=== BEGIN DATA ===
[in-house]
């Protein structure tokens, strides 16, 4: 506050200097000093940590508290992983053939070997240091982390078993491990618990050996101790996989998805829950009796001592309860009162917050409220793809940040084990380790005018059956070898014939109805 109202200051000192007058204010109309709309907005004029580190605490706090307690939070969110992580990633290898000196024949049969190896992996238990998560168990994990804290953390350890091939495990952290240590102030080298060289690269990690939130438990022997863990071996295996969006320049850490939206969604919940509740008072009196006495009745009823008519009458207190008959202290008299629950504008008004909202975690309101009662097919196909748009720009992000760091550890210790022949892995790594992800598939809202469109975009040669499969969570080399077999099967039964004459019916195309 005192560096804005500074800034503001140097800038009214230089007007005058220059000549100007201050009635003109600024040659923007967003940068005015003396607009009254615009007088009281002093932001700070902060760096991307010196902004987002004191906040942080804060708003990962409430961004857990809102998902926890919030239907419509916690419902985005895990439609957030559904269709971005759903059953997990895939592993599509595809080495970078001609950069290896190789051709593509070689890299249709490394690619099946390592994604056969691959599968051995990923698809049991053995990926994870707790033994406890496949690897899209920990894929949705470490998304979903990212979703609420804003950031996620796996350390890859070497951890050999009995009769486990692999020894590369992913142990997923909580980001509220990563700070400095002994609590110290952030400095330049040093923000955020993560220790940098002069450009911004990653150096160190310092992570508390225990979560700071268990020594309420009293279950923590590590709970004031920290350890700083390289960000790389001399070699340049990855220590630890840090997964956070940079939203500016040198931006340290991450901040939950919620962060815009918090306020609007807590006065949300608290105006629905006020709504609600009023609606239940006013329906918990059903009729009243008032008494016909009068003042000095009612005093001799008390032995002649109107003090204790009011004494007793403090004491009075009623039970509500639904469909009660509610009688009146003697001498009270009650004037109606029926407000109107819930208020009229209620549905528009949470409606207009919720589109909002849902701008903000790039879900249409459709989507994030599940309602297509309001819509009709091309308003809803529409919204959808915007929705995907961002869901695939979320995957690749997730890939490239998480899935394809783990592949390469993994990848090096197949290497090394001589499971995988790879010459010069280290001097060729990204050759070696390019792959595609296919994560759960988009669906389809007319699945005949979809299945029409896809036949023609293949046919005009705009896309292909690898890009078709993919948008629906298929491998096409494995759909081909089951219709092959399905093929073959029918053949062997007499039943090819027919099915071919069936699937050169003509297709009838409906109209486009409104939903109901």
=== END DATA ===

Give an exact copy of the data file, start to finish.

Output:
[in-house]
């Protein structure tokens, strides 16, 4: 506050200097000093940590508290992983053939070997240091982390078993491990618990050996101790996989998805829950009796001592309860009162917050409220793809940040084990380790005018059956070898014939109805 109202200051000192007058204010109309709309907005004029580190605490706090307690939070969110992580990633290898000196024949049969190896992996238990998560168990994990804290953390350890091939495990952290240590102030080298060289690269990690939130438990022997863990071996295996969006320049850490939206969604919940509740008072009196006495009745009823008519009458207190008959202290008299629950504008008004909202975690309101009662097919196909748009720009992000760091550890210790022949892995790594992800598939809202469109975009040669499969969570080399077999099967039964004459019916195309 005192560096804005500074800034503001140097800038009214230089007007005058220059000549100007201050009635003109600024040659923007967003940068005015003396607009009254615009007088009281002093932001700070902060760096991307010196902004987002004191906040942080804060708003990962409430961004857990809102998902926890919030239907419509916690419902985005895990439609957030559904269709971005759903059953997990895939592993599509595809080495970078001609950069290896190789051709593509070689890299249709490394690619099946390592994604056969691959599968051995990923698809049991053995990926994870707790033994406890496949690897899209920990894929949705470490998304979903990212979703609420804003950031996620796996350390890859070497951890050999009995009769486990692999020894590369992913142990997923909580980001509220990563700070400095002994609590110290952030400095330049040093923000955020993560220790940098002069450009911004990653150096160190310092992570508390225990979560700071268990020594309420009293279950923590590590709970004031920290350890700083390289960000790389001399070699340049990855220590630890840090997964956070940079939203500016040198931006340290991450901040939950919620962060815009918090306020609007807590006065949300608290105006629905006020709504609600009023609606239940006013329906918990059903009729009243008032008494016909009068003042000095009612005093001799008390032995002649109107003090204790009011004494007793403090004491009075009623039970509500639904469909009660509610009688009146003697001498009270009650004037109606029926407000109107819930208020009229209620549905528009949470409606207009919720589109909002849902701008903000790039879900249409459709989507994030599940309602297509309001819509009709091309308003809803529409919204959808915007929705995907961002869901695939979320995957690749997730890939490239998480899935394809783990592949390469993994990848090096197949290497090394001589499971995988790879010459010069280290001097060729990204050759070696390019792959595609296919994560759960988009669906389809007319699945005949979809299945029409896809036949023609293949046919005009705009896309292909690898890009078709993919948008629906298929491998096409494995759909081909089951219709092959399905093929073959029918053949062997007499039943090819027919099915071919069936699937050169003509297709009838409906109209486009409104939903109901």